Good morning, RVA! It's 66 °F, and there's a bit of rain that'll finish up this morning and then move out of town. Cooler temperatures will take its place—after this morning, expect highs right around 60 °F.
Today is the final day to register to vote in November's gubernatorial election! You can check your registration status or apply to register to vote on the Virginia Department of Elections website. Also keep in mind: October 31st is the deadline to have an absentee ballot mailed to you.
Speaking of ballots, what's the deal with Paul Goldman's Ballot Referendum? We know that it exists, that it's championed by Paul Goldman, and that it'll show up on November's ballot—but, like, why? And what will it even do? Jackie Kruszewski in Richmond Magazine has a good piece about how the referendum has become (and always was, if you ask me), a "Rorschach test for political loyalties and associations." The final quote of the article gives you insight into some of Goldman's motivations in pushing this thing on to the ballot outside of and around our newly set up Education Compact process.
Also in Richmond Magazine, Bonnie Newman Davis lets me know about a new program out of the Richmond Public Library called the Black Male Emergent Readers literacy program. This seems awesome, and the Richmond Public Library continues to do impressive stuff beyond checking books out to folks.
Whoa, look at this neat special feature in the RTD about Dominion Energy, titled "Dominion Rules: How the Richmond-based utility company became one of the most influential political forces in Virginia". It's a three-parter plus a bunch of supplementary materials—including a podcast. I can't recall a similarly in-depth piece of reporting by the paper off the top of my head, and I'm looking forward to digging into this one.
Blanchard's, the coffee you'll usually find if you should bust into my house and open up all my cabinets, now offers a coffee delivery subscription service. Never run out of coffee and then have to rush over to Little Green House Grocery before they close again!
Do you live in Henrico? Do you want to see the county's public transportation options grow into something more useful and efficient? Well, friend, have I got the public meeting for you! Tonight, Henrico County will host the second of three public meetings to discuss planned changes to their portion of our region's transit network. This is an important opportunity to talk with County planners and let them know what you'd like out of public transit in Henrico. See you at the Eastern Henrico Recreation Center (1440 N. Laburnum Avenue) tonight from 5:30–7:00 PM!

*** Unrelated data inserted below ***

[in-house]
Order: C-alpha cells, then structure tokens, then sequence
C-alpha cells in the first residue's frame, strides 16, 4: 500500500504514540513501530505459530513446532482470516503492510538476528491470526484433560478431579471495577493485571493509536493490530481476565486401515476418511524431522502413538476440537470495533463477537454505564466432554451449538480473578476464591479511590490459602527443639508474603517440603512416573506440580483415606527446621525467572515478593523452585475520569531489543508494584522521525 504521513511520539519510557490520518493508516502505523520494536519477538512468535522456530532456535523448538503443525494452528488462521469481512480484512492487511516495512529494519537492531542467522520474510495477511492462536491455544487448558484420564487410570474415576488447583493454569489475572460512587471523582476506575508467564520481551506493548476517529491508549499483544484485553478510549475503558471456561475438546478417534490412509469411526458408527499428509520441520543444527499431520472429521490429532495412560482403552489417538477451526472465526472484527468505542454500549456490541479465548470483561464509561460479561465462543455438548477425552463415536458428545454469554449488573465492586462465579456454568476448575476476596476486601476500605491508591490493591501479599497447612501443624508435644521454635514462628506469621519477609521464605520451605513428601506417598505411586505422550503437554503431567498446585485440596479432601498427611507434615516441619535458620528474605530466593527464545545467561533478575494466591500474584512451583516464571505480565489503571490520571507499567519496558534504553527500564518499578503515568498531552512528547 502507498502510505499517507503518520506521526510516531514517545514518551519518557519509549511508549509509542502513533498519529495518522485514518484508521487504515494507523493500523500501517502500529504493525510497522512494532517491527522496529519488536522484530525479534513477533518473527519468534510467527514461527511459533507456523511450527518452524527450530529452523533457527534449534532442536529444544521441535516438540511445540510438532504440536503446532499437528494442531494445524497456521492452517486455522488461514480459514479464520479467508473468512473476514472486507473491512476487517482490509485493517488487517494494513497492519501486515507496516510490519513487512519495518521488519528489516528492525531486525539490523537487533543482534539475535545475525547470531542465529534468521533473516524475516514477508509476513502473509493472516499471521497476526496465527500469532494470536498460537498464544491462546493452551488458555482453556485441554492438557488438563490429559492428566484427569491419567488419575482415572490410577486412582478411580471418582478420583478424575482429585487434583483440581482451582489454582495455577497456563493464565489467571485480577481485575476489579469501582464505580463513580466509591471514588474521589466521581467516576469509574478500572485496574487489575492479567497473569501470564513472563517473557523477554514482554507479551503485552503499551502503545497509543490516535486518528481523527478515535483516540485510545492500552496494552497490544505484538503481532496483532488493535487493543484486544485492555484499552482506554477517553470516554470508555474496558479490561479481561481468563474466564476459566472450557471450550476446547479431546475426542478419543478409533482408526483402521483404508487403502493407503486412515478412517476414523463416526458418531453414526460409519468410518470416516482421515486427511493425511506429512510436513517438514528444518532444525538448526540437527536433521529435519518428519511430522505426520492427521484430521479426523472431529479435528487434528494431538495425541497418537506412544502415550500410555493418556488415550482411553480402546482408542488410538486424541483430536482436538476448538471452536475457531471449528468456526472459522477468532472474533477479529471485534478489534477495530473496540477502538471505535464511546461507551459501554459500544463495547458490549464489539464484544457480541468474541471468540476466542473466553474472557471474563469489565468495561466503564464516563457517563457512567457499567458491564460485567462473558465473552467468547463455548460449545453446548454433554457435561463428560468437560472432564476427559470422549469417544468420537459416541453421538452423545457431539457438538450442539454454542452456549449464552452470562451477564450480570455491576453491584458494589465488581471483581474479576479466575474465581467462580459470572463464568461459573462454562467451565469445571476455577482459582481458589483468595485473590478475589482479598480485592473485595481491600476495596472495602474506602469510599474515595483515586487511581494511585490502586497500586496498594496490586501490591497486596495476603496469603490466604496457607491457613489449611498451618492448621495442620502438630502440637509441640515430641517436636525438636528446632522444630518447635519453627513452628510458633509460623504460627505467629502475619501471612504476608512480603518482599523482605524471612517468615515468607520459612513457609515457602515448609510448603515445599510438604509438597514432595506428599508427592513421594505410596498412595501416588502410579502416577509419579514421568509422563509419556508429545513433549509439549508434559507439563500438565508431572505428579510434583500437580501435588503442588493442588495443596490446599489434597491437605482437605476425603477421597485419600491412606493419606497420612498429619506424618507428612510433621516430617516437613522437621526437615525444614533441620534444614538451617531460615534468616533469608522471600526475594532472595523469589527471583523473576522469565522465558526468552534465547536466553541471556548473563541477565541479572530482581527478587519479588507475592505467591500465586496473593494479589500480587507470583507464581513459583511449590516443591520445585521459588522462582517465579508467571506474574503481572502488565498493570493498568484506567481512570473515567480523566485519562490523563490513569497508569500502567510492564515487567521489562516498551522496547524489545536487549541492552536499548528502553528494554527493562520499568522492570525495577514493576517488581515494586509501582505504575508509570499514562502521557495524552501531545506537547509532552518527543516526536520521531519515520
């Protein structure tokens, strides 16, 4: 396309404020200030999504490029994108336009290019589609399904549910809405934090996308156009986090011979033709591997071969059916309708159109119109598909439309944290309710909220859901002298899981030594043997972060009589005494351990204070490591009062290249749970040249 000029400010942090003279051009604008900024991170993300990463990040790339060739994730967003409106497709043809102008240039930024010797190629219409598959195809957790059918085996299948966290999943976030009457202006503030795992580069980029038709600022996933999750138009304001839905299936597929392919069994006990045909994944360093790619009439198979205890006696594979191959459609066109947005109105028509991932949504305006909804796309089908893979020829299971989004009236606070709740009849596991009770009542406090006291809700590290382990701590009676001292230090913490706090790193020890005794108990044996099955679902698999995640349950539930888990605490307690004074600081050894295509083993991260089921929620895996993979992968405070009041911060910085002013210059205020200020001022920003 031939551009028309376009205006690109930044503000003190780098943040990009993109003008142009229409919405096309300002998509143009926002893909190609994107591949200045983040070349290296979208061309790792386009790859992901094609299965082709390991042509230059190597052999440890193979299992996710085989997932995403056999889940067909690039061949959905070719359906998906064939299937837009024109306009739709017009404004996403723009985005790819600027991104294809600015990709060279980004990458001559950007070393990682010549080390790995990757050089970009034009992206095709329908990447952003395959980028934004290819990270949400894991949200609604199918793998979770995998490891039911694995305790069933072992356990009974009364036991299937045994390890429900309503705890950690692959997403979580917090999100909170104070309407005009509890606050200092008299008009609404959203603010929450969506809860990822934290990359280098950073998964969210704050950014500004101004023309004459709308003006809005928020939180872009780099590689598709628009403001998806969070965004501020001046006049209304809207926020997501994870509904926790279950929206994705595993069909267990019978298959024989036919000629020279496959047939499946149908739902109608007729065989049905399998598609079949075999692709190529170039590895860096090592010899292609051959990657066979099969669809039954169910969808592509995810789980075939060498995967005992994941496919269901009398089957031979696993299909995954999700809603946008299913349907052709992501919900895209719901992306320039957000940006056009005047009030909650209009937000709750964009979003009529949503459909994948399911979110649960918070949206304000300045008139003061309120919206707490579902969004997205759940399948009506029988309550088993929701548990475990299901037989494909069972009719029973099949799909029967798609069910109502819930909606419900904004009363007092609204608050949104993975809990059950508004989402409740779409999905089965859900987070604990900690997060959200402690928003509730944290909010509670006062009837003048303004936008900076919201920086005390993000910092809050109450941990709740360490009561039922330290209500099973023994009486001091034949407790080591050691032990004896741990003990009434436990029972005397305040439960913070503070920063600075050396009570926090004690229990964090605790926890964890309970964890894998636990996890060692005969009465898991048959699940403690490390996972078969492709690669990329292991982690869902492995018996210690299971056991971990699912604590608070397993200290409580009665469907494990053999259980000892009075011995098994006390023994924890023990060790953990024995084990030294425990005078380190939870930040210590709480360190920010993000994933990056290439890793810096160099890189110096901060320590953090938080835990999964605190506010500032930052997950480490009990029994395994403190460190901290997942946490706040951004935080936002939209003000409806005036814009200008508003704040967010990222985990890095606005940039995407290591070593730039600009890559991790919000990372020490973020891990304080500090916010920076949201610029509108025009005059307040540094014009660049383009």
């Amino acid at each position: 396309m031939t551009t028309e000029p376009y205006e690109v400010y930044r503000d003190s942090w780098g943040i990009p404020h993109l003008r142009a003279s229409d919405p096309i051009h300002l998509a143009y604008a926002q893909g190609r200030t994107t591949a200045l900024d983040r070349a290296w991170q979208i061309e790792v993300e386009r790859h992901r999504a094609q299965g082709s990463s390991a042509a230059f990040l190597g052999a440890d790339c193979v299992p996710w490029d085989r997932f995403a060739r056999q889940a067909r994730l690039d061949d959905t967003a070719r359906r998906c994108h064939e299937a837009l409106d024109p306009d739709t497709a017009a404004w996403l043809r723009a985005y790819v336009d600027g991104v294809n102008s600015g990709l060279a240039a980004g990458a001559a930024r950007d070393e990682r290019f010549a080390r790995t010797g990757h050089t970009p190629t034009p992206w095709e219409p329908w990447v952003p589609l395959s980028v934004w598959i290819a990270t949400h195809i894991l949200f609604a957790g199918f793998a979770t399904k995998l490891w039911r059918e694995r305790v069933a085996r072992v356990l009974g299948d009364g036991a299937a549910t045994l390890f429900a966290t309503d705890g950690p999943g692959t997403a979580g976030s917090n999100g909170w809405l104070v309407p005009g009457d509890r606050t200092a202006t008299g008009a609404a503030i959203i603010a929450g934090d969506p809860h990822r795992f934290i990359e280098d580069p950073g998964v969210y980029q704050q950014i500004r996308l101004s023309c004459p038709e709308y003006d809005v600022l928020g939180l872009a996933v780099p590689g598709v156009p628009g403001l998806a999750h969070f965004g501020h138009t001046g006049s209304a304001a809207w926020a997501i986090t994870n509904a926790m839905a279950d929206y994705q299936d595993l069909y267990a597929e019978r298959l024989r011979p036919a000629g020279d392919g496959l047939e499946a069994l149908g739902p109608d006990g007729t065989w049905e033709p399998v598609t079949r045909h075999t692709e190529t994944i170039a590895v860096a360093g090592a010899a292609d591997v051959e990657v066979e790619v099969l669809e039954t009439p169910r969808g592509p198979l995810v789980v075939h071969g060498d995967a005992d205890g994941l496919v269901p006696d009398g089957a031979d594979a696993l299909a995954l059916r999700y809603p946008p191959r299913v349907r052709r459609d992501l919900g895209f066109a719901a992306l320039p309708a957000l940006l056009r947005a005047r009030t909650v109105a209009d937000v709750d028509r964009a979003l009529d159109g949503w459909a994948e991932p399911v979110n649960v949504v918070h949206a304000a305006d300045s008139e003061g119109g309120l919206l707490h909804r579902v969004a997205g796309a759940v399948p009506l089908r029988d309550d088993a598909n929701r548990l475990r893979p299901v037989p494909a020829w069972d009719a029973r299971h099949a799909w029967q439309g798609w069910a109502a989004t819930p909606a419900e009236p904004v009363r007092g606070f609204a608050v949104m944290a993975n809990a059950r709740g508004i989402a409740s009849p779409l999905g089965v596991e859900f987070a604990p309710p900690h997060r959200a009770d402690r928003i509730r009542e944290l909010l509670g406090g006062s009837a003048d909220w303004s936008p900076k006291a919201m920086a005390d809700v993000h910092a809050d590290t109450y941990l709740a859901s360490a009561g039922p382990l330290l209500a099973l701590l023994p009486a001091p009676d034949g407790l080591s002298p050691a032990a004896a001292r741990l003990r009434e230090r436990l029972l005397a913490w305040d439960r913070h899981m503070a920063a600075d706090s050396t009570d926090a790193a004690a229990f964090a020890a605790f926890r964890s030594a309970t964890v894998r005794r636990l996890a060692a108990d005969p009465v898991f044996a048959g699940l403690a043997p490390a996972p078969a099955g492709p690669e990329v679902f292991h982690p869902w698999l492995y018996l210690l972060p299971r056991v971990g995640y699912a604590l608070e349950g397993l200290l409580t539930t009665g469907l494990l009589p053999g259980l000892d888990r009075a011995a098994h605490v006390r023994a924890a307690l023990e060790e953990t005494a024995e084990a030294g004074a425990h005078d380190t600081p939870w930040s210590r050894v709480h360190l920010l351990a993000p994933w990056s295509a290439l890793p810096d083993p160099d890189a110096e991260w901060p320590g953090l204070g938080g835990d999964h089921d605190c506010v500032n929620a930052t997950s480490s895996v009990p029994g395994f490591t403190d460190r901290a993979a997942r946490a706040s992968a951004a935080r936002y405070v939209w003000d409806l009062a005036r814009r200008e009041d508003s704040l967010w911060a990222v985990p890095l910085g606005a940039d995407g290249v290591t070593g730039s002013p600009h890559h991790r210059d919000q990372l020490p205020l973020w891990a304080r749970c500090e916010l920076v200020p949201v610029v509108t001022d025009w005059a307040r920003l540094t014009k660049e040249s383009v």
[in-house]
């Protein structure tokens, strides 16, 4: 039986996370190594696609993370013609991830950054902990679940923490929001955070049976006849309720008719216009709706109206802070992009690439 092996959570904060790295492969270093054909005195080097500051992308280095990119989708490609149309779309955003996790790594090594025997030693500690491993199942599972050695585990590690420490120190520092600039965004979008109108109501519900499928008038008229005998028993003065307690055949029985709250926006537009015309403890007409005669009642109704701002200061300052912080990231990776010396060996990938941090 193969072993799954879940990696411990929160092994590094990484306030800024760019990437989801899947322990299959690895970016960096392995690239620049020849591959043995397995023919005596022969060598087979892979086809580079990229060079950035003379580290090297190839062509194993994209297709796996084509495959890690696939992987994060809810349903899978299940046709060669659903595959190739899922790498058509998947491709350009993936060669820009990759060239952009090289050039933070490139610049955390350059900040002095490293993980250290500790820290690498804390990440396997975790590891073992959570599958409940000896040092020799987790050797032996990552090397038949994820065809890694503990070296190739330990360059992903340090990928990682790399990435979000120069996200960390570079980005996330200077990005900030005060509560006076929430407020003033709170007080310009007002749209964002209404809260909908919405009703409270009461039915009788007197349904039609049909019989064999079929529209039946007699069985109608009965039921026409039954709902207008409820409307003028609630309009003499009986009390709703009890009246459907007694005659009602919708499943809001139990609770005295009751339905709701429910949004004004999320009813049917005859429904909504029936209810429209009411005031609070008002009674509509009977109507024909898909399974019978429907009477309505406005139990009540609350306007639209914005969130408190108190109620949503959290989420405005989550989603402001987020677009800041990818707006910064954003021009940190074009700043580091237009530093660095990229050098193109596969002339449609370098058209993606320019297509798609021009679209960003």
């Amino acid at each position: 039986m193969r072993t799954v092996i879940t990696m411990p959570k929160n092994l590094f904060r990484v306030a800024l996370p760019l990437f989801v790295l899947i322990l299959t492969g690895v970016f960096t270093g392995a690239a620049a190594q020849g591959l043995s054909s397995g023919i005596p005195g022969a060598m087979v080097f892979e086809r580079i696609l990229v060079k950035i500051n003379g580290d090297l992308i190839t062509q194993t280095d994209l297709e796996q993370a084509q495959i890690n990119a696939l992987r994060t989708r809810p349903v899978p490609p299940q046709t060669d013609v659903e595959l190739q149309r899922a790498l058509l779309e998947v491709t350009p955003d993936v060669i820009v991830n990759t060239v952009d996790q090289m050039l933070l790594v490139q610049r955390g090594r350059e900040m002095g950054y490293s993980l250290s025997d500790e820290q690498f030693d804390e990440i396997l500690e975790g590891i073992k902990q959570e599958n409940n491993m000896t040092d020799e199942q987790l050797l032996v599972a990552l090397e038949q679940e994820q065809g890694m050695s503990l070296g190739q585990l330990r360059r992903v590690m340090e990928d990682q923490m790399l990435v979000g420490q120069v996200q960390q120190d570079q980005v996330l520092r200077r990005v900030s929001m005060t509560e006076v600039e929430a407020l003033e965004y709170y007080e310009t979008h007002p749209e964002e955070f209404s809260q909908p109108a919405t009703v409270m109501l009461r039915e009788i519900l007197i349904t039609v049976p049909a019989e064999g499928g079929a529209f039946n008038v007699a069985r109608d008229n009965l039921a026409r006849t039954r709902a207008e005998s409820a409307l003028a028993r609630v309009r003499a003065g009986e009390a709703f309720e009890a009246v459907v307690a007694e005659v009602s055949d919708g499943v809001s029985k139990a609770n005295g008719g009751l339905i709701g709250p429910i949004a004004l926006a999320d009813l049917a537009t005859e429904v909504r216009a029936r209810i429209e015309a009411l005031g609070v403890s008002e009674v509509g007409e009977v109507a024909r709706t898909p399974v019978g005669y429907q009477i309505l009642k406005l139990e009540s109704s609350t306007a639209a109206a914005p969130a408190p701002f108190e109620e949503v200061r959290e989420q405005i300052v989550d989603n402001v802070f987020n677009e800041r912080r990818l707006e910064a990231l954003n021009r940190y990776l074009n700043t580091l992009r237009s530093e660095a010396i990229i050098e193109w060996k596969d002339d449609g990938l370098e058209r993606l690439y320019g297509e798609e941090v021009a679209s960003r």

- Kickers fell to Louisville City FC, 1-3, in the final game of the 2017 season.
- Spiders topped Towson, 23-3.
- Wahoos moved to 5-1 with a win over North Carolina, 20-14.
- Washington beat San Francisco, 26-24.
This morning's longread
Here's a link to Boléro on Apple Music to listen to while you read this really interesting piece.
And then, on July 7, 2001, at 10:30 am, I lost my ability to hear Boléro – and everything else. While I was waiting to pick up a rental car in Reno, I suddenly thought the battery in my hearing aid had died. I replaced it. No luck. I switched hearing aids. Nothing. I got into my rental car and drove to the nearest emergency room. For reasons that are still unknown, my only functioning ear had suffered "sudden-onset deafness." I was reeling, trying to navigate in a world where the volume had been turned down to zero. But there was a solution, a surgeon at Stanford Hospital told me a week later, speaking slowly so I could read his lips. I could have a computer surgically installed in my skull. A cochlear implant, as it is known, would trigger my auditory nerves with 16 electrodes that snaked inside my inner ear. It seemed drastic, and the $50,000 price tag was a dozen times more expensive than a high-end hearing aid. I went home and cried. Then I said yes.